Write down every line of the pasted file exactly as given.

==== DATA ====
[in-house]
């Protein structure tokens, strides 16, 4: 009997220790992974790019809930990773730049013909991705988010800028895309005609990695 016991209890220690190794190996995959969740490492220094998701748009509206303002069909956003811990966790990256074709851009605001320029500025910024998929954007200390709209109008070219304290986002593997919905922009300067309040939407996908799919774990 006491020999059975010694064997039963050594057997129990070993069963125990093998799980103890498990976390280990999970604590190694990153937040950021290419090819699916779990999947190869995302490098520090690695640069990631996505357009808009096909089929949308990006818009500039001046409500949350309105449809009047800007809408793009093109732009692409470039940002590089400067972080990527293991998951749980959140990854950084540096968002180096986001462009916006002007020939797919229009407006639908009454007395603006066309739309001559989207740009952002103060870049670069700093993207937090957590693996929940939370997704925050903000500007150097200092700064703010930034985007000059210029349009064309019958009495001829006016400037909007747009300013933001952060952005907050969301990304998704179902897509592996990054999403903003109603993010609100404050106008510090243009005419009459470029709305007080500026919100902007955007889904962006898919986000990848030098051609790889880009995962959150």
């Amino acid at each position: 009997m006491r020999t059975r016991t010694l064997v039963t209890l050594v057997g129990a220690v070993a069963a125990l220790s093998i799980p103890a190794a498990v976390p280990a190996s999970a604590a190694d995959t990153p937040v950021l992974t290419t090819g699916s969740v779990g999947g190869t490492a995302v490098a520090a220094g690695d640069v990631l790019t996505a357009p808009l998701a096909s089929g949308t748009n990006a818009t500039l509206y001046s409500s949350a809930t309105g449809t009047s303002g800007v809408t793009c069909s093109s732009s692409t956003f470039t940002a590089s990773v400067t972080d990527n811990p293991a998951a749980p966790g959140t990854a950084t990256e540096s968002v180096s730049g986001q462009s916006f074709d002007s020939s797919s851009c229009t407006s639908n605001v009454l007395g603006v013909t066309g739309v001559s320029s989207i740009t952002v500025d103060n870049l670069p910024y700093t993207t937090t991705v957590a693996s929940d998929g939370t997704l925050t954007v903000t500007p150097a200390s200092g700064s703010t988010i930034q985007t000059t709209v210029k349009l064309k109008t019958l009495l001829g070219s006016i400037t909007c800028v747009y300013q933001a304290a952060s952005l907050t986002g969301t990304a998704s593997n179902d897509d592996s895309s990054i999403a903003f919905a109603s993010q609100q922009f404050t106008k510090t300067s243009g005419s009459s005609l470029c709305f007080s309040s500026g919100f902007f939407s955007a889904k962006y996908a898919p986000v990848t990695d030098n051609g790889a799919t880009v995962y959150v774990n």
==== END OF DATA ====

[in-house]
């Protein structure tokens, strides 16, 4: 009997220790992974790019809930990773730049013909991705988010800028895309005609990695 016991209890220690190794190996995959969740490492220094998701748009509206303002069909956003811990966790990256074709851009605001320029500025910024998929954007200390709209109008070219304290986002593997919905922009300067309040939407996908799919774990 006491020999059975010694064997039963050594057997129990070993069963125990093998799980103890498990976390280990999970604590190694990153937040950021290419090819699916779990999947190869995302490098520090690695640069990631996505357009808009096909089929949308990006818009500039001046409500949350309105449809009047800007809408793009093109732009692409470039940002590089400067972080990527293991998951749980959140990854950084540096968002180096986001462009916006002007020939797919229009407006639908009454007395603006066309739309001559989207740009952002103060870049670069700093993207937090957590693996929940939370997704925050903000500007150097200092700064703010930034985007000059210029349009064309019958009495001829006016400037909007747009300013933001952060952005907050969301990304998704179902897509592996990054999403903003109603993010609100404050106008510090243009005419009459470029709305007080500026919100902007955007889904962006898919986000990848030098051609790889880009995962959150």
């Amino acid at each position: 009997m006491r020999t059975r016991t010694l064997v039963t209890l050594v057997g129990a220690v070993a069963a125990l220790s093998i799980p103890a190794a498990v976390p280990a190996s999970a604590a190694d995959t990153p937040v950021l992974t290419t090819g699916s969740v779990g999947g190869t490492a995302v490098a520090a220094g690695d640069v990631l790019t996505a357009p808009l998701a096909s089929g949308t748009n990006a818009t500039l509206y001046s409500s949350a809930t309105g449809t009047s303002g800007v809408t793009c069909s093109s732009s692409t956003f470039t940002a590089s990773v400067t972080d990527n811990p293991a998951a749980p966790g959140t990854a950084t990256e540096s968002v180096s730049g986001q462009s916006f074709d002007s020939s797919s851009c229009t407006s639908n605001v009454l007395g603006v013909t066309g739309v001559s320029s989207i740009t952002v500025d103060n870049l670069p910024y700093t993207t937090t991705v957590a693996s929940d998929g939370t997704l925050t954007v903000t500007p150097a200390s200092g700064s703010t988010i930034q985007t000059t709209v210029k349009l064309k109008t019958l009495l001829g070219s006016i400037t909007c800028v747009y300013q933001a304290a952060s952005l907050t986002g969301t990304a998704s593997n179902d897509d592996s895309s990054i999403a903003f919905a109603s993010q609100q922009f404050t106008k510090t300067s243009g005419s009459s005609l470029c709305f007080s309040s500026g919100f902007f939407s955007a889904k962006y996908a898919p986000v990848t990695d030098n051609g790889a799919t880009v995962y959150v774990n």